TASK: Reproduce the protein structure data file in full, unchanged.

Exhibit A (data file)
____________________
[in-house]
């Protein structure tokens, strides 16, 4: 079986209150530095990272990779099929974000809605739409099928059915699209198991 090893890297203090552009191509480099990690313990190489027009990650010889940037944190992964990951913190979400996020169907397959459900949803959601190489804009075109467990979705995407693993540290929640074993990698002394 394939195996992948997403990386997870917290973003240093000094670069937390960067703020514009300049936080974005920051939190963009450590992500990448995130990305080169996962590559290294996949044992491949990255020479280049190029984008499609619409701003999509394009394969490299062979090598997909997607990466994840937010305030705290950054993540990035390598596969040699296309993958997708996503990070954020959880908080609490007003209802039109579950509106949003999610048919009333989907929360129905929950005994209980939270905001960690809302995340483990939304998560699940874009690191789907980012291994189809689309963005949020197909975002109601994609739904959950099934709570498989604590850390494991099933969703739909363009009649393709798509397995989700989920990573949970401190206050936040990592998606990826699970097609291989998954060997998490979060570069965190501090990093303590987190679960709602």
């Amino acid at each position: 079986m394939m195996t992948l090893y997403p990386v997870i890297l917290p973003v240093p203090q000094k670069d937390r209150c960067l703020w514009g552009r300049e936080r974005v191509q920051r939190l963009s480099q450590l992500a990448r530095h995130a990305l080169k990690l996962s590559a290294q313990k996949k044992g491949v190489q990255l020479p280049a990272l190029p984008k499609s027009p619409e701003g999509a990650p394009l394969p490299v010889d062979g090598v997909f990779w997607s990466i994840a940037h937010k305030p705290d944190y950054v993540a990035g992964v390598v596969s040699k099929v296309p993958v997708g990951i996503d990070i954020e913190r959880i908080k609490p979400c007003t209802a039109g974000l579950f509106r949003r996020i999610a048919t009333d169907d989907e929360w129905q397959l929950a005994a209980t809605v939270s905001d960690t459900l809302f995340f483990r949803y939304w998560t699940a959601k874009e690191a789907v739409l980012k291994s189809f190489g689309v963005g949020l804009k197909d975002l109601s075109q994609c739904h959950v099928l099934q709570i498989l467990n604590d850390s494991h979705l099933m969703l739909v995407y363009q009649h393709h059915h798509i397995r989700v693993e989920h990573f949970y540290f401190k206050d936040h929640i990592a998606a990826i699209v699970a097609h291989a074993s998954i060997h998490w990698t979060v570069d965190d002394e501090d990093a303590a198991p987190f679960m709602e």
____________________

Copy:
[in-house]
């Protein structure tokens, strides 16, 4: 079986209150530095990272990779099929974000809605739409099928059915699209198991 090893890297203090552009191509480099990690313990190489027009990650010889940037944190992964990951913190979400996020169907397959459900949803959601190489804009075109467990979705995407693993540290929640074993990698002394 394939195996992948997403990386997870917290973003240093000094670069937390960067703020514009300049936080974005920051939190963009450590992500990448995130990305080169996962590559290294996949044992491949990255020479280049190029984008499609619409701003999509394009394969490299062979090598997909997607990466994840937010305030705290950054993540990035390598596969040699296309993958997708996503990070954020959880908080609490007003209802039109579950509106949003999610048919009333989907929360129905929950005994209980939270905001960690809302995340483990939304998560699940874009690191789907980012291994189809689309963005949020197909975002109601994609739904959950099934709570498989604590850390494991099933969703739909363009009649393709798509397995989700989920990573949970401190206050936040990592998606990826699970097609291989998954060997998490979060570069965190501090990093303590987190679960709602």
């Amino acid at each position: 079986m394939m195996t992948l090893y997403p990386v997870i890297l917290p973003v240093p203090q000094k670069d937390r209150c960067l703020w514009g552009r300049e936080r974005v191509q920051r939190l963009s480099q450590l992500a990448r530095h995130a990305l080169k990690l996962s590559a290294q313990k996949k044992g491949v190489q990255l020479p280049a990272l190029p984008k499609s027009p619409e701003g999509a990650p394009l394969p490299v010889d062979g090598v997909f990779w997607s990466i994840a940037h937010k305030p705290d944190y950054v993540a990035g992964v390598v596969s040699k099929v296309p993958v997708g990951i996503d990070i954020e913190r959880i908080k609490p979400c007003t209802a039109g974000l579950f509106r949003r996020i999610a048919t009333d169907d989907e929360w129905q397959l929950a005994a209980t809605v939270s905001d960690t459900l809302f995340f483990r949803y939304w998560t699940a959601k874009e690191a789907v739409l980012k291994s189809f190489g689309v963005g949020l804009k197909d975002l109601s075109q994609c739904h959950v099928l099934q709570i498989l467990n604590d850390s494991h979705l099933m969703l739909v995407y363009q009649h393709h059915h798509i397995r989700v693993e989920h990573f949970y540290f401190k206050d936040h929640i990592a998606a990826i699209v699970a097609h291989a074993s998954i060997h998490w990698t979060v570069d965190d002394e501090d990093a303590a198991p987190f679960m709602e």